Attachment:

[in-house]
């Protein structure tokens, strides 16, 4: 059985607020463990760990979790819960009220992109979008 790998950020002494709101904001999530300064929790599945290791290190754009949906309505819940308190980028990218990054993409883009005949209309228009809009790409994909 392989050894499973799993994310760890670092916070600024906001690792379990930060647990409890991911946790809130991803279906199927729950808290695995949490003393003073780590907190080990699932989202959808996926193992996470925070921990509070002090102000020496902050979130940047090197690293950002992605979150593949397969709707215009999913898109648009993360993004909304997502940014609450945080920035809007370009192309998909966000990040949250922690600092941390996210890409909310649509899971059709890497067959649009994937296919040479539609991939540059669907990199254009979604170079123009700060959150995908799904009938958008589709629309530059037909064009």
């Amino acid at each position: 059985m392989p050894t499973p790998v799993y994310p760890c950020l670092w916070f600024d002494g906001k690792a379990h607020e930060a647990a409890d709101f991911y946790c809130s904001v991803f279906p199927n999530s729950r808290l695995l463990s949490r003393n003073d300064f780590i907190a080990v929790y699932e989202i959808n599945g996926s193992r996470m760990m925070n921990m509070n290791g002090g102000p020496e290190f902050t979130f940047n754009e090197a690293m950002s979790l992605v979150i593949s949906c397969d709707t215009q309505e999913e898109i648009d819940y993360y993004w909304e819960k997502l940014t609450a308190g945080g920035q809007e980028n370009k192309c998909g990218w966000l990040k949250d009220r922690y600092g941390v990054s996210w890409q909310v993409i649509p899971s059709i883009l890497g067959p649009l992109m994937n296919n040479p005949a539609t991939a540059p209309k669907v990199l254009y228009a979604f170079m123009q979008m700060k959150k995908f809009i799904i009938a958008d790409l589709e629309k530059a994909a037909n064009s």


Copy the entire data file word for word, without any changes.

[in-house]
């Protein structure tokens, strides 16, 4: 059985607020463990760990979790819960009220992109979008 790998950020002494709101904001999530300064929790599945290791290190754009949906309505819940308190980028990218990054993409883009005949209309228009809009790409994909 392989050894499973799993994310760890670092916070600024906001690792379990930060647990409890991911946790809130991803279906199927729950808290695995949490003393003073780590907190080990699932989202959808996926193992996470925070921990509070002090102000020496902050979130940047090197690293950002992605979150593949397969709707215009999913898109648009993360993004909304997502940014609450945080920035809007370009192309998909966000990040949250922690600092941390996210890409909310649509899971059709890497067959649009994937296919040479539609991939540059669907990199254009979604170079123009700060959150995908799904009938958008589709629309530059037909064009």
């Amino acid at each position: 059985m392989p050894t499973p790998v799993y994310p760890c950020l670092w916070f600024d002494g906001k690792a379990h607020e930060a647990a409890d709101f991911y946790c809130s904001v991803f279906p199927n999530s729950r808290l695995l463990s949490r003393n003073d300064f780590i907190a080990v929790y699932e989202i959808n599945g996926s193992r996470m760990m925070n921990m509070n290791g002090g102000p020496e290190f902050t979130f940047n754009e090197a690293m950002s979790l992605v979150i593949s949906c397969d709707t215009q309505e999913e898109i648009d819940y993360y993004w909304e819960k997502l940014t609450a308190g945080g920035q809007e980028n370009k192309c998909g990218w966000l990040k949250d009220r922690y600092g941390v990054s996210w890409q909310v993409i649509p899971s059709i883009l890497g067959p649009l992109m994937n296919n040479p005949a539609t991939a540059p209309k669907v990199l254009y228009a979604f170079m123009q979008m700060k959150k995908f809009i799904i009938a958008d790409l589709e629309k530059a994909a037909n064009s």